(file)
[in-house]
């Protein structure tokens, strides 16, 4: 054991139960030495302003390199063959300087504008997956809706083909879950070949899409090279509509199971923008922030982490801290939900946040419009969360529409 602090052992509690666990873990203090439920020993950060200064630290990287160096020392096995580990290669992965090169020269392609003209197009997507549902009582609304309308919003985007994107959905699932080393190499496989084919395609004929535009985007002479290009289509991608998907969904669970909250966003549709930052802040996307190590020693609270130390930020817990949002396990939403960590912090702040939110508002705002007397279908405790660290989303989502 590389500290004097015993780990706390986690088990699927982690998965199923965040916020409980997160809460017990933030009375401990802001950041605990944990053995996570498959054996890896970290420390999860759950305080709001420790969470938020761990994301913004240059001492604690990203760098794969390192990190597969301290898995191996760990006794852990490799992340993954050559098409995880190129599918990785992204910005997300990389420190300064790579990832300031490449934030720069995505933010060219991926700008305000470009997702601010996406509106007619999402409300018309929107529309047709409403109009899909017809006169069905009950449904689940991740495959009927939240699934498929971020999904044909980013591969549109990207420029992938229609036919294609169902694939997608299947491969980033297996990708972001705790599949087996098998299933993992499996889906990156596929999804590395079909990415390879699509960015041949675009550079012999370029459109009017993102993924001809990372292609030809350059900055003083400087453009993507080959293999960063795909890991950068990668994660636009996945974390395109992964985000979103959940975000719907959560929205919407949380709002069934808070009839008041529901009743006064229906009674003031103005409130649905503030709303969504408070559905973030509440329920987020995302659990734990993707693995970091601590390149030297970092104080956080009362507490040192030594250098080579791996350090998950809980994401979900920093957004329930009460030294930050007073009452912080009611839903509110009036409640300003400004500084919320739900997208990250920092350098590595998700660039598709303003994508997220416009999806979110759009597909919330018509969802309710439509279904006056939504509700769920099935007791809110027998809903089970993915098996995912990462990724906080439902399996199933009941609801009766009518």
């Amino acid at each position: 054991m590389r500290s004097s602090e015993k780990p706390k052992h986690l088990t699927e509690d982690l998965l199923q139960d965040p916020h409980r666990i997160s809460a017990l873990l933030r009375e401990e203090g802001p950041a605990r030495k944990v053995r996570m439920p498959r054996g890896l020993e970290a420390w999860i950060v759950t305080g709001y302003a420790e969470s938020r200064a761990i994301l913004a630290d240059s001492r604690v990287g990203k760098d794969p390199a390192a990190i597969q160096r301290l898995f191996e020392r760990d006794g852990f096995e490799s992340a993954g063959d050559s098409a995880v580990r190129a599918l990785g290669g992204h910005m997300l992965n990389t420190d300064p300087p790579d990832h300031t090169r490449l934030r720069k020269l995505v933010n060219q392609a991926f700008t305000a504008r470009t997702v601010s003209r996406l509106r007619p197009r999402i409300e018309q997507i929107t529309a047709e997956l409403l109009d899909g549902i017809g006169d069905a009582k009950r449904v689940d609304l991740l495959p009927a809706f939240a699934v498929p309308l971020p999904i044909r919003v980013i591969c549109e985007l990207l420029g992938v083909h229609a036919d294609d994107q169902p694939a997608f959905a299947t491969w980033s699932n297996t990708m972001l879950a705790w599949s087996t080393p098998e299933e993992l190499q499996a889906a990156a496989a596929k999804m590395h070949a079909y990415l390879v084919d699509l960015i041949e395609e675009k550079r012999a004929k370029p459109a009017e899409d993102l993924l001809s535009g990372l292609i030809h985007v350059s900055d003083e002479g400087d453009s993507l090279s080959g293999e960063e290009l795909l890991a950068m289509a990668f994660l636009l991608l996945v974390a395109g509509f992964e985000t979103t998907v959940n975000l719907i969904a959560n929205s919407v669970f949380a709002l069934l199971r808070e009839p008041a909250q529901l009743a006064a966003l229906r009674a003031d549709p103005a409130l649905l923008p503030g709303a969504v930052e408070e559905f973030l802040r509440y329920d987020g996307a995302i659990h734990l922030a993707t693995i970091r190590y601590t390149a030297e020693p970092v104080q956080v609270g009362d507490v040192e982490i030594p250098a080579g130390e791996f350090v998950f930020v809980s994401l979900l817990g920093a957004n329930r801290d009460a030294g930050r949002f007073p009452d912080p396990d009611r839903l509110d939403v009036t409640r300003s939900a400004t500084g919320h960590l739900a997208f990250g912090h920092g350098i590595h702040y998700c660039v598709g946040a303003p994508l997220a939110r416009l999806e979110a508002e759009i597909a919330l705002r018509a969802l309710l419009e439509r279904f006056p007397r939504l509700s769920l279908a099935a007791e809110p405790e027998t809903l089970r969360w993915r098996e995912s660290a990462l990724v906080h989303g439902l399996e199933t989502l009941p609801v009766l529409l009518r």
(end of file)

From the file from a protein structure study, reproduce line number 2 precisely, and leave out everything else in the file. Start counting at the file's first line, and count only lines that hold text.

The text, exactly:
């Protein structure tokens, strides 16, 4: 054991139960030495302003390199063959300087504008997956809706083909879950070949899409090279509509199971923008922030982490801290939900946040419009969360529409 602090052992509690666990873990203090439920020993950060200064630290990287160096020392096995580990290669992965090169020269392609003209197009997507549902009582609304309308919003985007994107959905699932080393190499496989084919395609004929535009985007002479290009289509991608998907969904669970909250966003549709930052802040996307190590020693609270130390930020817990949002396990939403960590912090702040939110508002705002007397279908405790660290989303989502 590389500290004097015993780990706390986690088990699927982690998965199923965040916020409980997160809460017990933030009375401990802001950041605990944990053995996570498959054996890896970290420390999860759950305080709001420790969470938020761990994301913004240059001492604690990203760098794969390192990190597969301290898995191996760990006794852990490799992340993954050559098409995880190129599918990785992204910005997300990389420190300064790579990832300031490449934030720069995505933010060219991926700008305000470009997702601010996406509106007619999402409300018309929107529309047709409403109009899909017809006169069905009950449904689940991740495959009927939240699934498929971020999904044909980013591969549109990207420029992938229609036919294609169902694939997608299947491969980033297996990708972001705790599949087996098998299933993992499996889906990156596929999804590395079909990415390879699509960015041949675009550079012999370029459109009017993102993924001809990372292609030809350059900055003083400087453009993507080959293999960063795909890991950068990668994660636009996945974390395109992964985000979103959940975000719907959560929205919407949380709002069934808070009839008041529901009743006064229906009674003031103005409130649905503030709303969504408070559905973030509440329920987020995302659990734990993707693995970091601590390149030297970092104080956080009362507490040192030594250098080579791996350090998950809980994401979900920093957004329930009460030294930050007073009452912080009611839903509110009036409640300003400004500084919320739900997208990250920092350098590595998700660039598709303003994508997220416009999806979110759009597909919330018509969802309710439509279904006056939504509700769920099935007791809110027998809903089970993915098996995912990462990724906080439902399996199933009941609801009766009518």